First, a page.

Hampered by Tunnels, Center BRT Lanes on Geary Limited to the Richmond

A rendering of the recommended plan for Geary BRT at 17th Avenue in the Richmond. Images: SFCTA

Correction 12/17: The next community meeting on Geary BRT is tonight, Tuesday, at 5:30 p.m. at the Main Public Library.

The latest iteration of the plan for bus rapid transit on Geary Boulevard includes center-running bus lanes only on the Richmond District segment between Arguello Boulevard and 27th Avenue — about a quarter of the street’s length. East of Arguello, where Geary’s center traffic lanes run through two tunnels designed to whisk cars past Masonic Avenue and Fillmore Street, planners say center-running transit lanes are too problematic and expensive to engineer. Instead, they propose side-running colored transit lanes all the way to downtown.

Planners from the SF County Transportation Authority maintain that their recommended plan [PDF] for Geary’s Richmond segment, previously called Alternative 3-Consolidated, will still produce significant gains for riders on Muni’s busiest bus line. Along that segment, the project is expected to cut travel times by a quarter, make the line 20 percent more reliable, and increase ridership by up to 20 percent. The current estimated cost for the project is between $225 million and $260 million.

That comes out to $35-40 million per mile, and with more than 50,000 riders every weekday already, planners say Geary BRT is worth it. “It’s a really cost-effective investment to make because people are going to start using it if we make this set of improvements,” said SFCTA planner Chester Fung.

Filling in the Fillmore underpass to raise Geary’s center lanes back to street level would cost an estimated $50 million and could add years to a project that has already been delayed extensively, planners said. Geary BRT was originally supposed to open in 2012, and the SFCTA says its current proposal could be implemented by 2018, the same year as Van Ness BRT — an improvement over the previous 2020 timeline.

“It’s not what I’d like it to be,” said Winston Parsons, a member of the Geary BRT Citizens Advisory Committee, though he said the SFCTA’s reasons for limiting the center-running lanes are “understandable.”

“I initially advocated that both tunnels be filled, but it’s simply not in this project’s budget and would drastically increase our timeline,” he said.

East of Arguello, Geary buses would use side-running, colored transit-only lanes, with bus bulb-outs added at stops. This rendering shows O’Farrell and Powell.
Where improvements would be installed along the length of Geary.

Parsons and other transit advocates say they see Geary BRT as a worthwhile interim boost for reliable transit and pedestrian safety, but that city agencies should plan on a relatively quick upgrade to light rail.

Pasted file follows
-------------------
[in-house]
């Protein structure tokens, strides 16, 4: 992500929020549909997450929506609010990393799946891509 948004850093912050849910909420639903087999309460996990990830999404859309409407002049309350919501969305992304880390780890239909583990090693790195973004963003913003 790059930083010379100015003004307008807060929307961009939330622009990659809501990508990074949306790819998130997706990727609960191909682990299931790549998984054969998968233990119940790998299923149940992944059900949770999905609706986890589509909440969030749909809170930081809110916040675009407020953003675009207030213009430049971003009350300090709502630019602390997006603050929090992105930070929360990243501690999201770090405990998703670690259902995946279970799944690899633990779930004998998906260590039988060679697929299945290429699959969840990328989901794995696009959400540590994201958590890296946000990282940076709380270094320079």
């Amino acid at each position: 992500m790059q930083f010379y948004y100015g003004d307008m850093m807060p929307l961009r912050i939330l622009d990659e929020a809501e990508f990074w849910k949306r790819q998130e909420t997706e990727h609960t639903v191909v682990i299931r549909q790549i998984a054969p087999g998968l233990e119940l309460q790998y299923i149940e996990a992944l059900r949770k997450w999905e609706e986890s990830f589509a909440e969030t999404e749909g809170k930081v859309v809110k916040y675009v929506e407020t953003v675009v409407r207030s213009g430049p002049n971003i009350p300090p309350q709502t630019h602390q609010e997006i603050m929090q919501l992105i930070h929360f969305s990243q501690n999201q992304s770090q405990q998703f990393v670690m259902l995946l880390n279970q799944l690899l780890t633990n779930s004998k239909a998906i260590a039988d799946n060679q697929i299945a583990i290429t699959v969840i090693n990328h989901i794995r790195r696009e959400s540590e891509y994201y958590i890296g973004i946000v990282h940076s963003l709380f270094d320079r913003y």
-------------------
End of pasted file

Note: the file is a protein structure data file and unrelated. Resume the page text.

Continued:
Thea Selby, a spokesperson for the SF Transit Riders Union, said city agencies should shoot for light rail by 2030, when the BRT buses’ useful life is expected to end. SFTRU could not yet comment on the proposed BRT design, “but would like to see a long-term strategy that takes us from the initial plan, through a more sophisticated BRT treatment (probably including fill-ins),” she said.

Indeed, it seems the only way to build a high-quality BRT system and repair the car-dominated urban fabric at the Masonic and Fillmore crossings is to fill in the underpasses, which tore apart neighborhoods when they were built by freeway-happy planners in the mid-20th century.

The Masonic tunnel (top) and Fillmore underpass (bottom).

Parsons said he and other CAC members opposed an initial SFCTA proposal to run BRT through the Masonic tunnel, with BRT stations placed at either entrance, arguing that the platforms would feel dangerous and unpleasant to wait on. Requiring people to take stairs, an escalator, or elevator to reach Masonic would also make it difficult to transfer to the 43 line, he said.

Even if Geary buses were to run underneath the Fillmore underpass, they would be forced to quickly jostle back to the side lanes on either side. At Gough Street to the east, Geary splits into a one-way street pair with O’Farrell Street, and a fill-in for the much more massive Masonic tunnel, which passes underneath two intersections, hasn’t even been seriously considered.

At a community meeting in the Richmond last week, there was no sign of the opposition seen from merchants in past years who complained about the loss of car parking and construction impacts. The latest iteration of the plan removes basically no parking in the Richmond, and construction on any one block would last no longer than five months, according to the SFCTA.

Roger Gula, an architect who lives at 19th Avenue and Geary, said he was excited for the arrival of BRT, and that he could wait patiently for a light-rail upgrade.

“The existing conditions on Geary are circa 1952 — very car-oriented. Not a lot of transportation choices except for a very crowded bus,” said Gula. “This brings us into the 21st century.”

“I like riding the bus so much better [than driving] with my son,” he added. “I can hold him, I can talk with him, as opposed to a small rear-view mirror where I can only see the top of his head.”

The SFCTA will host another community meeting on Geary BRT at the Main Public Library, 100 Larkin Street, on Tuesday at 5:30 p.m.